August 10, 2018 / 11:03 AM / 5 days ago

Wall St Week Ahead-U.S. broadcasters in line for political ad windfall

    By Sinéad Carew
    Aug 10 (Reuters) - Local TV companies such as Sinclair
Broadcast Group          and Gray Television         are set for
a significant political advertising boost this year as
candidates and special interest groups are spending heavily to
woo voters in mid-term elections. 
    Demand for commercial airtime is particularly strong ahead
of elections for one third of the U.S. Senate seats, and all 435
House of Representatives seats as well as positions such as
state governorships, because U.S. President Donald Trump's
Republican party is fighting to keep its majority in both houses
of Congress while Democrats are battling to turn the tables. 
    Politicians and their supporters from both political parties
are looking to win voters with their stances on hot button
issues such as gun control and abortion rights.            
    "There's a lot of excitement and probably a lot of paranoia
and a lot of fear, and those things drive political dollars,"
Kevin Latek, chief legal and development officer at Gray
Television, told investors on Tuesday, according to a conference
call transcript.
    Gray posted second-quarter political ad revenue of $18.1
million, 20 percent above the high end of its forecast and 9
percent above the same quarter in 2014, the last mid-term
election year. Political ads brought about 7 percent of total
second-quarter revenue at Gray, which forecast a third-quarter
range of $41 million to $45 million for the segment versus $41
million in 2014.     
    After reporting bumper second-quarter political revenue on
Wednesday, Sinclair raised its 2018 target for the segment to
$160 million from a range of $140 million to $150 million. The
new target would be 5.8 percent of total revenue, according to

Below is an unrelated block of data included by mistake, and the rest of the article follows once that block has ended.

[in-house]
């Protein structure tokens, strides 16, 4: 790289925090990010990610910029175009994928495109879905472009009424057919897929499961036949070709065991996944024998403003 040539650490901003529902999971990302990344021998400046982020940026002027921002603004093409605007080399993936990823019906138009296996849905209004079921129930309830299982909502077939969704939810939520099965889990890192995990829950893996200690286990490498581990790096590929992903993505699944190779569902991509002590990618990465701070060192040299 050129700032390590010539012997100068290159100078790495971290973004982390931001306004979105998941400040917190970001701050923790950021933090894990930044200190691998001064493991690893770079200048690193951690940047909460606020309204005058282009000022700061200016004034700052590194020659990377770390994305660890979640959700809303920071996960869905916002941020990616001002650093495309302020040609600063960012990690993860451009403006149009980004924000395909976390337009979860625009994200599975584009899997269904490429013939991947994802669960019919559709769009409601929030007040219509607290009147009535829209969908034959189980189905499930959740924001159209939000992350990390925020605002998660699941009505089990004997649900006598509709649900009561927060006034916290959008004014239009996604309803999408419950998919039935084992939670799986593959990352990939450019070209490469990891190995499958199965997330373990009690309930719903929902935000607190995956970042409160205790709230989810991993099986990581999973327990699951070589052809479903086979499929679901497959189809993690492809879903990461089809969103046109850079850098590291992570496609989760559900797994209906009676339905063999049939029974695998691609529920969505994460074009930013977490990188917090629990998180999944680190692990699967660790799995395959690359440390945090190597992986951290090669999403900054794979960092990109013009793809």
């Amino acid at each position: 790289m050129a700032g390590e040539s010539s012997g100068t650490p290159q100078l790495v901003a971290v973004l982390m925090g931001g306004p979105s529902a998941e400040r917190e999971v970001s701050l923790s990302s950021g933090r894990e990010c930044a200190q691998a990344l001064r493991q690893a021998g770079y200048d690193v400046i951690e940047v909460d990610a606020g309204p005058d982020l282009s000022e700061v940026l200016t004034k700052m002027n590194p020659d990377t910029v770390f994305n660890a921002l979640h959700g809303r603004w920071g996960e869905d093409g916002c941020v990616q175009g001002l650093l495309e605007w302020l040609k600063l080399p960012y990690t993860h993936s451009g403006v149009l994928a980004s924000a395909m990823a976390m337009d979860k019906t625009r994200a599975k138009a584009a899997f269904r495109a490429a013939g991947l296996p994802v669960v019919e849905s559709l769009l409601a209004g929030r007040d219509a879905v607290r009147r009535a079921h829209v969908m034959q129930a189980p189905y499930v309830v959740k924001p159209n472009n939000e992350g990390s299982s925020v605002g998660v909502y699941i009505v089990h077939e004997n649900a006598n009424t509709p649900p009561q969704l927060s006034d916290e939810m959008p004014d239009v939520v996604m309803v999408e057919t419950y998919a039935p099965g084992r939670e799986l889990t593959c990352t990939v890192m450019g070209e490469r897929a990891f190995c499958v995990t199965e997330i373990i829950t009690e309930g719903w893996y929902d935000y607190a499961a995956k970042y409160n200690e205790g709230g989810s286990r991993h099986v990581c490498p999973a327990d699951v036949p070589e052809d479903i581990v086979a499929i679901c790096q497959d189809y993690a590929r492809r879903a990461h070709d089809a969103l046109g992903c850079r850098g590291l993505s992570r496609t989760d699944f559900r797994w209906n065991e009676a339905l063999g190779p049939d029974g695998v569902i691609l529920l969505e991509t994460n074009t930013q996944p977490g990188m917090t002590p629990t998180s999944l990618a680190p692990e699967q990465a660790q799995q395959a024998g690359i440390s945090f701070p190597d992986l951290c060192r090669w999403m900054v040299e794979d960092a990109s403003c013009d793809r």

analyst estimates compiled by Thomson Reuters data. 
    Of course the momentum could change as 80 percent of
political ad spending typically occurs between the start of
September and election day, which is Nov. 6 this year. But
analysts are hopeful the early strength will continue.
    "It looks like its going to be a record year even without a
Presidential race," said Daniel Kurnos an analyst covering
broadcasters at Benchmark Company.
    For 2018, political advertising could generate $2.4 billion
revenue for local broadcasters compared with $2.1 billion in
2014, according to Kantar Media CMAG unit's latest forecast
issued in 2017. Steven Passwaiter, vice president and general
manager at CMAG, said he aims to update the estimate this month.
 
    The 2016 U.S. presidential election generated $2.85 billion
for local broadcasters, according to Passwaiter. The
presidential race tends to attract more advertising dollars than
local mid-term battles but 2016 spending was much weaker than
expected as Trump relied far more on free media than past
candidates. (reut.rs/2M8IPNw)
    That disappointment, which pummeled broadcasters shares in
2016, is fuelling hopes that forecasts are more solid this year.
    "Everybody got burned two years ago because the presidential
spend turned out to be a dud. I think these guys are going to be
incredibly careful not to raise expectations to disappoint the
street again," said Passwaiter. 
    Gray Television shares rose 14.8 percent in the two sessions
after its Aug. 7 quarterly report. In 2016, the stock fell 24.7
percent from June to October.
    Sinclair's shares rose 4 percent on Wednesday after its
report, although enthusiasm was dampened by the collapse of its
effort to buy Tribune Media         .             
            Sinclair stock fell 20.6 percent from June to
October in 2016. 
    Another local broadcaster E.W. Scripps        , rose 5.7
percent after it reported results on Aug. 3 including political
ad revenue of $14.9 million, compared with $7 million pro forma
political revenue in the 2014 quarter. Political brought 5.3
percent of its total second-quarter revenue.
    Investors are careful about making bets on political revenue
for broadcasters as it only shows up every two years, before
elections and is unpredictable. 
    The amount a broadcaster generates varies a lot in election
years as it depends on how many of their stations serve
battleground states where campaigns spend heavily in a
particular year for reasons such as close polls.
   Also, strong demand for political commercials tends to eat
into core advertising revenue from clients like carmakers as
broadcasters only have a finite number of timeslots, said Leo
Kulp, analyst at RBC Capital Management. 
    But even if broadcasters can't bank on future political
windfalls, a strong season is still a big positive, according to
Kulp. 
    "What it does is help generate incremental free cash flow.
It's going to translate to the companies deleveraging more and
giving them more capacity to do M&A," he said.

 (Reporting By Sinéad Carew
Editing by Susan Thomas)
  
 
 
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